This Article proposes a novel way to deal with this marriage penalty by creating a filing status for dual-income couples that earn an amount within a particular percentage of each other. This filing status would be the same as the current married filing status, except it would double the rates of single filers by accommodating two incomes.

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September 20, 2017 in Scholarship, Tax | Permalink | Comments (0)

Anderson: Are LSAT/GPA A Leading Indicator, And Peer Reputation A Lagging Indicator, Of The U.S. News Overall Rankings?

US NewsFollowing up on my recent post, Law School Rankings By Student Quality (LSAT And UGPA):  Rob Anderson (Pepperdine):  Predicting the Future of US News Law School Rankings With Revealed Preference Rankings?:

The approach used by US News includes a variety of factors with varying weights but among the most important are factors based on surveys of academics and of lawyers and judges. Specifically, the US News ranking methodology is based 25% on "peer assessment score" (academics) and 15% on "assessment score by lawyers and judges." The both categories are weighted heavier than LSAT scores (.125) and GPA (.10), which are the raw material for the Ryan and Frye ranking.

As might be expected, the Ryan and Frye rankings correlate strongly with US News rankings, but there are some significant outliers. ... [I] thought it might be interesting to examine the potential causes of divergence between the Ryan-Frye approach and US News by comparing the US News survey-based rankings between 1993 (the year of the first full ranking of law schools) and 2018 (the most recent ranking).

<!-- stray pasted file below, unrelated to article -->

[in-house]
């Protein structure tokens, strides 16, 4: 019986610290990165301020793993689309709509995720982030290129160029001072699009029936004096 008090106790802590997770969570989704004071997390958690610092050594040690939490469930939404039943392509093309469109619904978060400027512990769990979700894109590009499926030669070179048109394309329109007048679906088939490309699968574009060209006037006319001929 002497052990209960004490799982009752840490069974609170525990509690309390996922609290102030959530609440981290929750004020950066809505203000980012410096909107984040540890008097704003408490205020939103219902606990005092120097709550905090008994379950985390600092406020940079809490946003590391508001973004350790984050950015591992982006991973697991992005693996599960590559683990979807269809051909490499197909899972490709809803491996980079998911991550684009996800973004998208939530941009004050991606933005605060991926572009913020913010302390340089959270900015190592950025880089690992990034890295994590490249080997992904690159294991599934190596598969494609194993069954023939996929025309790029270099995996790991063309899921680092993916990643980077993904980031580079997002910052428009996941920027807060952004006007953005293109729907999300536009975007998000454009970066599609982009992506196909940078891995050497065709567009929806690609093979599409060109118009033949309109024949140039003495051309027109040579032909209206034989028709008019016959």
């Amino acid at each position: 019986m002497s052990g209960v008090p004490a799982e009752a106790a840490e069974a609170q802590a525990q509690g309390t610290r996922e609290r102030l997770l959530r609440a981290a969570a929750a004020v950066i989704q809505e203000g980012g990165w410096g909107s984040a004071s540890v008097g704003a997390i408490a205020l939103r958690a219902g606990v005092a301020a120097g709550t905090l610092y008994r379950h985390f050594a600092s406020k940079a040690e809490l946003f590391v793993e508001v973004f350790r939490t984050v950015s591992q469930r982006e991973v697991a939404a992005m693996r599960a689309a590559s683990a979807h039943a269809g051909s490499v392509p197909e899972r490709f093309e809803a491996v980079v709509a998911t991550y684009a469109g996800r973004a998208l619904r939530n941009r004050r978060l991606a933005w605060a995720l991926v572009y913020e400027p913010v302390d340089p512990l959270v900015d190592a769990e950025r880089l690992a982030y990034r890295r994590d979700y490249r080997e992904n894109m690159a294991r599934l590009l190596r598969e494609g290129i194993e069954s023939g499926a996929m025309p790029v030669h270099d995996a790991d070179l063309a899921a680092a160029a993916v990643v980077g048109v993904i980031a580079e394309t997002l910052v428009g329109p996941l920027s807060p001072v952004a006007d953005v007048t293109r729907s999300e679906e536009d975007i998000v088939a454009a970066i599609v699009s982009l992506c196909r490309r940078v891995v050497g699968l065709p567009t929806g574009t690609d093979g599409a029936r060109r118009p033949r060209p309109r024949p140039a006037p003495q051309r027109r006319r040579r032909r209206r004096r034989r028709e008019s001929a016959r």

The peer ranking is the largest single component of US News and is measured somewhat comparably across the years so I will focus on that component of US News. The chart below shows a plot of the 1993 peer rankings (then called "academic" rankings) and those for 2018. Because higher ranked schools have lower ranking numbers, the highest ranked schools are in the lower left and the lowest ranked schools in the upper right. Schools above the line have improved in their rankings between 1993 and 2018. Schools below the line have lower rankings in 2018 than in 1993. 

Anderson 3

The correlation between the 1993 peer ranks and the 2018 peer ranks is .93, which is evidence of incredible stability over time. As a result, the 1993 rank can predict with a high degree of accuracy the 2018 rank, especially for the higher-ranked schools (the lower left). However, there are some notable outliers, which I've noted with text in the figure. It is interesting to note that among the largest gainers are three that changed names by affiliating with an existing university (Michigan State, New Hampshire, and Quinnipiac). The remainder of the schools with large jumps in peer rankings (Alabama, CUNY, Georgia State, and Pepperdine) have other explanations. My institution (Pepperdine) and Alabama have made major pushes toward emphasis on research productivity, which may explain the changes in their scores. ...

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September 20, 2017 in Law School Rankings, Legal Education | Permalink | Comments (1)

Perkins: The Threat of Law — Is Treasury Using Regulatory Blackmail Or Responding To Congressional Inaction?

Rachelle Holmes Perkins (George Mason), The Threat of Law: Regulatory Blackmail or an Answer to Congressional Inaction, 65 Kan. L. Rev. 621 (2017):